The Office of the United Nations High Commissioner for Human Rights further states that “Land is not a mere commodity, but an essential element for the realization of many human rights.” It is the view of PEA and JaBBEM that the current restriction of access to the Blue lagoon constitutes an attempt to develop commercialization plans to restrict access to the Lagoon in the near future. Furthermore, the lack of public land around the lagoon was an intentional act over time by the government to transfer wealth to its donors while enriching themselves with power or assets at the expense of the peoples rights of access. These are the hallmarks of a corrupt democracy. We would like the authorities to know that the people of Jamaica are deeply troubled by the failure of the government to protect land rights against special interests that are necessary to their access rights to the lagoon. Public access to beaches, rivers and the Lagoon are essential rights that are enshrined in the ecological heritage of the Jamaican Constitution Sec 13(3)(I) and must be protected at all costs.
Protracted Closure and Lack of Government Land Rights
PEA and JaBBEM were extremely disturbed and distraught on the behalf of the Jamaican public to learn from the Jamaica National Heritage Trust (JNHT) that the Government of Jamaica does not own any lands surrounding the Lagoon. None of the watershed properties, none of the barrier island, none along the parochial road leading to the Lagoon and none adjoining the beach at the Lagoon. The government has devoid itself of “Land Rights”.
This begs the sovereign question as to how current and past governments privatized the supportive ecosystem of a national treasure. This is gross mismanagement or complicity in the transfer of the country’s natural resources to private interests. The plans of the JNHT for a site upgrade have now become a problem of its own design. The JNHT and Tourism Product Development Company (TPDCo) should have known and solved this issue before embarking on a project of this scale. With no land owner to date willing to cede property for sanitation, office and parking infrastructure the project is stalled and the humiliation of communicating this colossal blunder to the public has created confusion for JNHT, TPDCo and the Jamaican Government with gross uncertainty around the opening of the Lagoon.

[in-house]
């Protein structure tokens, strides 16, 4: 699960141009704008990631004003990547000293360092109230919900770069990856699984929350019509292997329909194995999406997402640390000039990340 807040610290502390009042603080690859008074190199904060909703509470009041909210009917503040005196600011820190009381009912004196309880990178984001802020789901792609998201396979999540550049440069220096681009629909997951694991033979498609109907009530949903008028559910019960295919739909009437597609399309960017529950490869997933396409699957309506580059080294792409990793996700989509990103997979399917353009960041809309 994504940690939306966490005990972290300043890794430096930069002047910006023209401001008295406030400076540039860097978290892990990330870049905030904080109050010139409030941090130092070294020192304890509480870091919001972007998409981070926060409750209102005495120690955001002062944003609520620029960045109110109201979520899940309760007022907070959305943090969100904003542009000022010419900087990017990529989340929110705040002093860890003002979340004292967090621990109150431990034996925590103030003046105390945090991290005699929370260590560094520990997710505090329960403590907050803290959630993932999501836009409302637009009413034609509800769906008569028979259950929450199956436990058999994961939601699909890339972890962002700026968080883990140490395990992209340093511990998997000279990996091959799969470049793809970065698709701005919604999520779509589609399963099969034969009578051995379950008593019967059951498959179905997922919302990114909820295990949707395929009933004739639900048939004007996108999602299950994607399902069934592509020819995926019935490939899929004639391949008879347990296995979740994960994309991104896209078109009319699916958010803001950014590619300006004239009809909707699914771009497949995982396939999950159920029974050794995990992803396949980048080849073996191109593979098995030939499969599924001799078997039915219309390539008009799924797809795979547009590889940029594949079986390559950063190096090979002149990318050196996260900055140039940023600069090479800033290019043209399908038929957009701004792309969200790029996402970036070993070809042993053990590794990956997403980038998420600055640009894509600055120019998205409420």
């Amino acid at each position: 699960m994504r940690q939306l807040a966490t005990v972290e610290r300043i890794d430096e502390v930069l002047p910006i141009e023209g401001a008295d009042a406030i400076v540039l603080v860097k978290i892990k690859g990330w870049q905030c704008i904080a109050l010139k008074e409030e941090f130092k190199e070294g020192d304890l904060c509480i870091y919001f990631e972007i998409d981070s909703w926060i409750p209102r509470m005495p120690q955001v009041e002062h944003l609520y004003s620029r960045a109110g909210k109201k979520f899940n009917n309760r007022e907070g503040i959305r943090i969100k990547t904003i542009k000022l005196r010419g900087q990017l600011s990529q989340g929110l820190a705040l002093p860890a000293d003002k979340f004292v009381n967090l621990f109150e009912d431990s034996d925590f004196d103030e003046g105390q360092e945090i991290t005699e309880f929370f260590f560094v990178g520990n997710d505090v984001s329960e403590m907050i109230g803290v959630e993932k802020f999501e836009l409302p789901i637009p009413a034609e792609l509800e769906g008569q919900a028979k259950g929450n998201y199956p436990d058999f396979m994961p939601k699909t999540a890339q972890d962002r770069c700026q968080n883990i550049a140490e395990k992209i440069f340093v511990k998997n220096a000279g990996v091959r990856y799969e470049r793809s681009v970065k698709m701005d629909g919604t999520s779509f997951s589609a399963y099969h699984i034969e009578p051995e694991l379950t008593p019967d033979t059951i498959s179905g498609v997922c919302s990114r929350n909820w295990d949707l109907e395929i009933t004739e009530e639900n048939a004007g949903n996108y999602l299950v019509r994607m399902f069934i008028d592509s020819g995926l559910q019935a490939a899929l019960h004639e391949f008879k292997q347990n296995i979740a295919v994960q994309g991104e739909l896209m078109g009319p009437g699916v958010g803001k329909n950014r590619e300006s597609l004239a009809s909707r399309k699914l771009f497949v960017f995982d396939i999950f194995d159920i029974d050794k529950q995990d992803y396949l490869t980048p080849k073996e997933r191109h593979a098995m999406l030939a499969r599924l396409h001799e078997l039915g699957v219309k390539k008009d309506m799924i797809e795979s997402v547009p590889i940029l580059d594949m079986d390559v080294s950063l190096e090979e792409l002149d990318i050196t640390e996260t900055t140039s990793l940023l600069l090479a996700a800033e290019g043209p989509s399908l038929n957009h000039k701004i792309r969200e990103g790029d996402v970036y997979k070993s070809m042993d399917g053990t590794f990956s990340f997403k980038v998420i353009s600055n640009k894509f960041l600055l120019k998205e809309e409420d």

The problem is further exacerbated by the refusal of a fellow government agency namely the Portland Municipal Parish council to approve opening of the Lagoon on plans submitted to them and despite the fact that they are a member of the working group that initiated the closure of the Lagoon. The Portland Parish Council is yet to communicate to the public their reservation to its own government’s plan. This also summons the question, is the Parish council subjected to external forces that are influencing its ability to find a workable solution with its former partners in the interest of the public access to the Lagoon and the economic livelihood of its citizens?
We were also made aware that there are existing permanent sanitary facilities with changing rooms and utility space located behind the walls along the parochial road very close to the Lagoon that were available to the public in the past. These facilities are the same ones the JNHT and TPDCo are trying to construct. PEA and JaBBEM is questioning why the public lost access to these amenities which are still present on the site. The government has a duty to safeguard the country’s ecological heritage and to protect the public’s right to a healthy environment which cannot be achieved without land rights. It is unacceptable for special interest groups to control such sensitive ecosystems and for government agencies to display such dysfunction in synthesizing a strategy to protect the interest and rights of its citizens. This is very alarming.